How do you use a geostrophic-wind scale?
July 27, 2007 2:26PM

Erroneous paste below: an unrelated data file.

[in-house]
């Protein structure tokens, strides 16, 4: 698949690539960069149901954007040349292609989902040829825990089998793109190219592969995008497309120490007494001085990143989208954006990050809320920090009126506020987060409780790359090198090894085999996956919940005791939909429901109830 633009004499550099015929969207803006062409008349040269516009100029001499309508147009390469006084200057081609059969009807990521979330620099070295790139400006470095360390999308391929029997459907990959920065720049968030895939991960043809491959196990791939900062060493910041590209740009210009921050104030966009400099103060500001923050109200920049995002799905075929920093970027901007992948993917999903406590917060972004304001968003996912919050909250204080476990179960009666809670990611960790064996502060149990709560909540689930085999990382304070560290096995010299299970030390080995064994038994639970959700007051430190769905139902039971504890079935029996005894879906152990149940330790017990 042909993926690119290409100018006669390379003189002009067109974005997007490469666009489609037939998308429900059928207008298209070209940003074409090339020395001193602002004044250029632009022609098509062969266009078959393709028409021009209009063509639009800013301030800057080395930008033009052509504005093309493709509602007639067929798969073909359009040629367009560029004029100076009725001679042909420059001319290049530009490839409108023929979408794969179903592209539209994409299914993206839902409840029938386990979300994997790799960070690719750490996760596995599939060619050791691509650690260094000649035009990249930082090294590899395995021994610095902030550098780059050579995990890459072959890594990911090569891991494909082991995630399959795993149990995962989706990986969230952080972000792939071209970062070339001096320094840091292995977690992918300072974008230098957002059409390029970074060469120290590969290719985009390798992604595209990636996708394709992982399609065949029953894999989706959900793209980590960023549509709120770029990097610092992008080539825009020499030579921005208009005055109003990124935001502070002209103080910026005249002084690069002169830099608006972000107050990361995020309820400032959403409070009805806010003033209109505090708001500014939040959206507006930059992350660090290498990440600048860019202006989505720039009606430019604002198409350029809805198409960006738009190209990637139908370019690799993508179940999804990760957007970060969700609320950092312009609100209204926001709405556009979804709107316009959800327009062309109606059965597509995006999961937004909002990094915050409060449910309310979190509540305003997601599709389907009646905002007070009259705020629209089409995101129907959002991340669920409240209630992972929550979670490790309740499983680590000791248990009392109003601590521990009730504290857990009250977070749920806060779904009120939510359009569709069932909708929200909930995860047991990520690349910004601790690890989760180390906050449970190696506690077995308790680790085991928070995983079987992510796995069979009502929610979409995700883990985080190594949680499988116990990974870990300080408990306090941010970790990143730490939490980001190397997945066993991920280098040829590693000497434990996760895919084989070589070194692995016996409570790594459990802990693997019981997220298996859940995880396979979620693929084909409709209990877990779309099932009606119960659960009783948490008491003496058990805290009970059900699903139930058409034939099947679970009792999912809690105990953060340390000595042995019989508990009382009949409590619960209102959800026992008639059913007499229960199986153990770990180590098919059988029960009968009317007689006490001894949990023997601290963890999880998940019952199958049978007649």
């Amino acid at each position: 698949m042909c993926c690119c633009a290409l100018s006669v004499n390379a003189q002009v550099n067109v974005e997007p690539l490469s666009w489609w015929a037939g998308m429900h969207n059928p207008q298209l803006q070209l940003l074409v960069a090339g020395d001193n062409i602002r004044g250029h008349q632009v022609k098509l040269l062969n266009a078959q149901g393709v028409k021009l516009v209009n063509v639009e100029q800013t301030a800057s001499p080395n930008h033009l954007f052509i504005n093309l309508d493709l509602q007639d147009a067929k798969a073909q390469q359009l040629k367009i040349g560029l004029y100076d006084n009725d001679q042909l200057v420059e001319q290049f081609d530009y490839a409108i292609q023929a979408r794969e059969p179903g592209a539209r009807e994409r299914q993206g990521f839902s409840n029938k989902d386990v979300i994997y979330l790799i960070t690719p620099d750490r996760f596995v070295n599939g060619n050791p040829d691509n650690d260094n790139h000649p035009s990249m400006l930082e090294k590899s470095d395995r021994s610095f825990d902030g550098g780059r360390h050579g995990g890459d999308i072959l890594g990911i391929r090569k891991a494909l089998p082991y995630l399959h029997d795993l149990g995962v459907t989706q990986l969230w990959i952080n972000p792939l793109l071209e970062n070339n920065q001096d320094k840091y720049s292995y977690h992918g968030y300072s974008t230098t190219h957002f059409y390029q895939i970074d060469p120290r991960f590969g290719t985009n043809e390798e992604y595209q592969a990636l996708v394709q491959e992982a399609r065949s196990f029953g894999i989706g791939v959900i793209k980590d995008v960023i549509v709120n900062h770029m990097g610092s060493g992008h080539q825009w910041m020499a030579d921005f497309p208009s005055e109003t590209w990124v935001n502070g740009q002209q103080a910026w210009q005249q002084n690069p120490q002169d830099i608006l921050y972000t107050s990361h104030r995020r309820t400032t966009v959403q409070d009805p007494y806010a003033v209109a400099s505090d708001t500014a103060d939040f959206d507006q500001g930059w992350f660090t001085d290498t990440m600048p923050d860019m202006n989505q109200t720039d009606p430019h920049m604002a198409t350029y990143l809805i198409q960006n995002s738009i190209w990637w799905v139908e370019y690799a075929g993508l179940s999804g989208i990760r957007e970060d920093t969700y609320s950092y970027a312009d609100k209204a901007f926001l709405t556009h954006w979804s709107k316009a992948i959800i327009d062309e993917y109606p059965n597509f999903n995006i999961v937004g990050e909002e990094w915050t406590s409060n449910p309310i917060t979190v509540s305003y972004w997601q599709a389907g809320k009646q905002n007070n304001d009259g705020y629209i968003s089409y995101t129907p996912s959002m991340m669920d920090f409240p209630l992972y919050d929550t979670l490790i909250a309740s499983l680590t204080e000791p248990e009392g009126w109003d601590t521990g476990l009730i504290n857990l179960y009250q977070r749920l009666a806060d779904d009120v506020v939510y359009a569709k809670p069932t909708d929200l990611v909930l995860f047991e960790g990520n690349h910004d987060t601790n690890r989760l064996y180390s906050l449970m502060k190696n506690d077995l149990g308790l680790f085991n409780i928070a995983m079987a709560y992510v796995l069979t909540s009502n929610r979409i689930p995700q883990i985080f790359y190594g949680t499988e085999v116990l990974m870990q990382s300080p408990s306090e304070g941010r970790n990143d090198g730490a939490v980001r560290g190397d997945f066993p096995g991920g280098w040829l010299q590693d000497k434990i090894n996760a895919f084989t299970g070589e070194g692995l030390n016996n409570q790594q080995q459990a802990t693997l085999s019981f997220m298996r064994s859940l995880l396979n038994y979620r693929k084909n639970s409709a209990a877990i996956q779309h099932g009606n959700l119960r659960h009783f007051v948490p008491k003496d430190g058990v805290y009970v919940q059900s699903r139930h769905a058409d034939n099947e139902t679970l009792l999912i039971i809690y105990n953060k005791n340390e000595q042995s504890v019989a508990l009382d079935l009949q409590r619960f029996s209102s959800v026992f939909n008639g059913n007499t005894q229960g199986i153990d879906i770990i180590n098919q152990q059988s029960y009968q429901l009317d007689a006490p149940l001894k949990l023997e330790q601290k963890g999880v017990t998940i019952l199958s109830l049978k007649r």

A geostrophic wind scale is a graphical device printed in synoptic weather charts available on weather fax or on the internet, like the ones compiled by Bracknell and other weather services. It enables estimation of the geostrophic wind velocity by measuring the distance between the isobars (lines of constant pressure) in the weather chart and plotting this against the geographic latitude in the wind scale. step 1: determine the geographic latitude of the position you want to estimate the geostrophic wind speed for. step 2: measure the distance between the pressure lines (isobars) shown on either side of that position. step 3: choose the correct latitude line in the geostrophic wind scale or interpolate in the scale, using the result of step 1. step 4: plot the distance measured in step 2 on that line. step 5: read the estimated wind speed from the scale, using the curved lines. NOTE that the geostrophic wind is only a theoretical wind flowing parallel to the isobars in the chart. The true wind always is reduced by friction against the earth or sea surface and will be deflected towards the centre of the low pressure system which is circled by the isobars you used.